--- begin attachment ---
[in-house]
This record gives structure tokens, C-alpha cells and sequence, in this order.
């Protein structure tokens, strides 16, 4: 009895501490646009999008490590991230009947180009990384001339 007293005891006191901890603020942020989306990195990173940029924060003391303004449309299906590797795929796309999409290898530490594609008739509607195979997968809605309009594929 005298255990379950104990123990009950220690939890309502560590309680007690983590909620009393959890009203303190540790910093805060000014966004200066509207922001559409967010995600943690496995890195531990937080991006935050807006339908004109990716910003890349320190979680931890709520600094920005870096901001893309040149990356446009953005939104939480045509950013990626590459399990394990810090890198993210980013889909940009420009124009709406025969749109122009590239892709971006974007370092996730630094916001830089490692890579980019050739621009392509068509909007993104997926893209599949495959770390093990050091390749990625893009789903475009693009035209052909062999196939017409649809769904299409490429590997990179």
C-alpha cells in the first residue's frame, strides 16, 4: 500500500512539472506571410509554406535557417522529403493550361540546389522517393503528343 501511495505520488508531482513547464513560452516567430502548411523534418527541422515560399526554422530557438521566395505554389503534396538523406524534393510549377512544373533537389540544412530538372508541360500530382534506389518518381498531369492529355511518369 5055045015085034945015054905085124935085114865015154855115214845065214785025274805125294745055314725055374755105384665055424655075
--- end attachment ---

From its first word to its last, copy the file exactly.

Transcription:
[in-house]
This record gives structure tokens, C-alpha cells and sequence, in this order.
């Protein structure tokens, strides 16, 4: 009895501490646009999008490590991230009947180009990384001339 007293005891006191901890603020942020989306990195990173940029924060003391303004449309299906590797795929796309999409290898530490594609008739509607195979997968809605309009594929 005298255990379950104990123990009950220690939890309502560590309680007690983590909620009393959890009203303190540790910093805060000014966004200066509207922001559409967010995600943690496995890195531990937080991006935050807006339908004109990716910003890349320190979680931890709520600094920005870096901001893309040149990356446009953005939104939480045509950013990626590459399990394990810090890198993210980013889909940009420009124009709406025969749109122009590239892709971006974007370092996730630094916001830089490692890579980019050739621009392509068509909007993104997926893209599949495959770390093990050091390749990625893009789903475009693009035209052909062999196939017409649809769904299409490429590997990179």
C-alpha cells in the first residue's frame, strides 16, 4: 500500500512539472506571410509554406535557417522529403493550361540546389522517393503528343 501511495505520488508531482513547464513560452516567430502548411523534418527541422515560399526554422530557438521566395505554389503534396538523406524534393510549377512544373533537389540544412530538372508541360500530382534506389518518381498531369492529355511518369 5055045015085034945015054905085124935085114865015154855115214845065214785025274805125294745055314725055374755105384665055424655075